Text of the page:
Pope asks Pakistan to scrap blasphemy law
Vatican City: Pope Benedict XVI on Monday
called on Pakistan to scrap a blasphemy law after the murder
of the governor of Punjab, saying the legislation was a
pretext for "acts of injustice and violence".
"I once more encourage the leaders of that country to
take the necessary steps to abrogate that law," he said.
"The tragic murder of the governor of Punjab shows the
urgent need to make progress in this direction."
The pope, who was speaking at a traditional New Year's
meeting with foreign ambassadors to the Vatican, said the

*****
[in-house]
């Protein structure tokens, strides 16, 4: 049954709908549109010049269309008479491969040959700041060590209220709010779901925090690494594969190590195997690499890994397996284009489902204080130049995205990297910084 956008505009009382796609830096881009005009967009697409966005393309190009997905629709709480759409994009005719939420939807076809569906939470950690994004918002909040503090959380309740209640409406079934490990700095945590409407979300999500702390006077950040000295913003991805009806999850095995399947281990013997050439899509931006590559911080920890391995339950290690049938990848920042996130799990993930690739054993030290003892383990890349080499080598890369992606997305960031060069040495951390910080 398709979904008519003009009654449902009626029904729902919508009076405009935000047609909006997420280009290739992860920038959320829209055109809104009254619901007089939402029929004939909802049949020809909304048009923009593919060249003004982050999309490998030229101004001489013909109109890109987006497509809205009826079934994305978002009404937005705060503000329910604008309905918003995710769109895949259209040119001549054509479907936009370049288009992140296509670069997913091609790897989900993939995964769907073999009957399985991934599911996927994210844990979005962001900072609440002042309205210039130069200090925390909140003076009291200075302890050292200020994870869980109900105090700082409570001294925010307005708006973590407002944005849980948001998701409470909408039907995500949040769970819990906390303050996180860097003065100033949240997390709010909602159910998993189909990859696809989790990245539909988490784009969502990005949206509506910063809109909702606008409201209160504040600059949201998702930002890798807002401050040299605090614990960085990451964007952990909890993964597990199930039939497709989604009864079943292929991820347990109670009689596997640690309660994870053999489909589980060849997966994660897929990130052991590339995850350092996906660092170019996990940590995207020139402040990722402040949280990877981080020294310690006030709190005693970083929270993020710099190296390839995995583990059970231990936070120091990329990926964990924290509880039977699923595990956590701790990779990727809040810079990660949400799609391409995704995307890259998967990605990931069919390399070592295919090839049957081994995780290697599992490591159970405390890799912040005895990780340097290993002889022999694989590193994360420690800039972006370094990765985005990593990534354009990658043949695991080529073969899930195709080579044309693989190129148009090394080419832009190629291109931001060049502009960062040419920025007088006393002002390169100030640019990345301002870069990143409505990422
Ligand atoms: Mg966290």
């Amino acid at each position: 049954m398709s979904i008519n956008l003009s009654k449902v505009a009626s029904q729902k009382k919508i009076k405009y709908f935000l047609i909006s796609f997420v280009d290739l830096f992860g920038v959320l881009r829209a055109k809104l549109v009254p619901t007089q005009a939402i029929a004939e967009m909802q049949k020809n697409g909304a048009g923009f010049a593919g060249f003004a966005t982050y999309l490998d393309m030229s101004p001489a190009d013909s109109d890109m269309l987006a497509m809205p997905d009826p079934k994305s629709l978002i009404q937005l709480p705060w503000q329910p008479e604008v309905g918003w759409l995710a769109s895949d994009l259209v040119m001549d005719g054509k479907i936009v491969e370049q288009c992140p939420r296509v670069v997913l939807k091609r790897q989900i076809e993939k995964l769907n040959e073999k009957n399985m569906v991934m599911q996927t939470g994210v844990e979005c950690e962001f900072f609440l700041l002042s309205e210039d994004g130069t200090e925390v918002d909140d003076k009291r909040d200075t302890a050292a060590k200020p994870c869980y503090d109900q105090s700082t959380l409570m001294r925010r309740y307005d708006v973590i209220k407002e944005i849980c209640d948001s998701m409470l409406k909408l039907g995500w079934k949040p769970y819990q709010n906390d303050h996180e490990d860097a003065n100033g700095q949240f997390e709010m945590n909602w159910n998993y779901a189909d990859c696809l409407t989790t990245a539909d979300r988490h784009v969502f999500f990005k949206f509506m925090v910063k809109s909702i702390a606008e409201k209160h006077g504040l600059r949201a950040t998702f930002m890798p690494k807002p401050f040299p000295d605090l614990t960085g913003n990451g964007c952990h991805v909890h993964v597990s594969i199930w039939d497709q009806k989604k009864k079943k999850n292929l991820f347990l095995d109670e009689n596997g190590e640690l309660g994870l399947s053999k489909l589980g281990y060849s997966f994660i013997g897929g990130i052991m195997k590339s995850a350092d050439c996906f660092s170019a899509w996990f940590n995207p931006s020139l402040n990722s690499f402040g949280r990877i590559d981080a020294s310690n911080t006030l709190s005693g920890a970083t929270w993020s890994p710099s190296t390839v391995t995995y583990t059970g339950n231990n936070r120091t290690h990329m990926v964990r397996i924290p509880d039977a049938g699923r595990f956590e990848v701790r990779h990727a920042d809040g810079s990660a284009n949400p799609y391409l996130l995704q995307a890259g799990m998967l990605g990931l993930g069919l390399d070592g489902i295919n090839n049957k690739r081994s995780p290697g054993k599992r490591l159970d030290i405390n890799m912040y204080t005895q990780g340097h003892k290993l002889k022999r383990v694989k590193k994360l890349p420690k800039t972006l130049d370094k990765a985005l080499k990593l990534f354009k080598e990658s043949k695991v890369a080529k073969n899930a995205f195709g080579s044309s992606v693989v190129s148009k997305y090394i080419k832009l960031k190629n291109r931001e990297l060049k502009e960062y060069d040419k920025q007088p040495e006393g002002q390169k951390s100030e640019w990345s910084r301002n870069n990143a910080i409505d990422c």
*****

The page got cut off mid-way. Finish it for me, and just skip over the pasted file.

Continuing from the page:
anti-blasphemy legislation was an example of "norms
prejudicing the right to religious freedom."
More than 50,000 people rallied in Pakistan's southern
city of Karachi on Sunday against the controversial reform of
the blasphemy law that was behind the shooting of Punjab
governor Salman Taseer last week.
Taseer had called for reform of the blasphemy law that
was recently used to sentence a Christian woman to death. But
his outspoken liberal stance offended the country's
increasingly powerful conservative religious base.
Controversy over the law flared when former
information minister Sherry Rehman tabled a bill in November
calling for an end the death penalty for blasphemy, after
Christian mother-of-five Asia Bibi was sentenced to hang.